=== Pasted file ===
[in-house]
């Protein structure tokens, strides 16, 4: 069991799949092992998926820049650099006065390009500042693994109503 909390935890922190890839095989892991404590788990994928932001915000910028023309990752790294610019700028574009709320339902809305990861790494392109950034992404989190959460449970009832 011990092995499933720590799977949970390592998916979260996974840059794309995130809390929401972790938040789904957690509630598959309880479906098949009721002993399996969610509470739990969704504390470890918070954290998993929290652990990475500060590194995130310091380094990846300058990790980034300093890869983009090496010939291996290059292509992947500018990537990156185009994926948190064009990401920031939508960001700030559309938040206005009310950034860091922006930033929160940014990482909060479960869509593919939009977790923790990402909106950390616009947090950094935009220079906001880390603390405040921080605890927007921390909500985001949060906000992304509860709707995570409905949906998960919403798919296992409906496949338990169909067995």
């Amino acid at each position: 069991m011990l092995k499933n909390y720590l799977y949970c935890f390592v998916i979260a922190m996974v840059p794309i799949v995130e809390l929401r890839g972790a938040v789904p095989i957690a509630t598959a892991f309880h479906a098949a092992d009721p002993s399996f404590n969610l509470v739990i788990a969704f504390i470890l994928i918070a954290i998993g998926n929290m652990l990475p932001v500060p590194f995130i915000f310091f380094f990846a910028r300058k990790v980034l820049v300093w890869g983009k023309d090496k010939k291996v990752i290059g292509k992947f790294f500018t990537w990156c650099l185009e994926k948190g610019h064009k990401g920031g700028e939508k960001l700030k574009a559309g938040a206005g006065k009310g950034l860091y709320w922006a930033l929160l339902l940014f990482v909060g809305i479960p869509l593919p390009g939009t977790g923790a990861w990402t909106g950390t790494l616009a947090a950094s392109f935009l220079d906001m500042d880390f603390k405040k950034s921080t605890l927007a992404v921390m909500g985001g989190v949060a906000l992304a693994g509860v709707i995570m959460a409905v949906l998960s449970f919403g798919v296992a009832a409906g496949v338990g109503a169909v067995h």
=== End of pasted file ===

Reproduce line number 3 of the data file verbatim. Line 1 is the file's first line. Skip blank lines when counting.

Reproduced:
């Amino acid at each position: 069991m011990l092995k499933n909390y720590l799977y949970c935890f390592v998916i979260a922190m996974v840059p794309i799949v995130e809390l929401r890839g972790a938040v789904p095989i957690a509630t598959a892991f309880h479906a098949a092992d009721p002993s399996f404590n969610l509470v739990i788990a969704f504390i470890l994928i918070a954290i998993g998926n929290m652990l990475p932001v500060p590194f995130i915000f310091f380094f990846a910028r300058k990790v980034l820049v300093w890869g983009k023309d090496k010939k291996v990752i290059g292509k992947f790294f500018t990537w990156c650099l185009e994926k948190g610019h064009k990401g920031g700028e939508k960001l700030k574009a559309g938040a206005g006065k009310g950034l860091y709320w922006a930033l929160l339902l940014f990482v909060g809305i479960p869509l593919p390009g939009t977790g923790a990861w990402t909106g950390t790494l616009a947090a950094s392109f935009l220079d906001m500042d880390f603390k405040k950034s921080t605890l927007a992404v921390m909500g985001g989190v949060a906000l992304a693994g509860v709707i995570m959460a409905v949906l998960s449970f919403g798919v296992a009832a409906g496949v338990g109503a169909v067995h």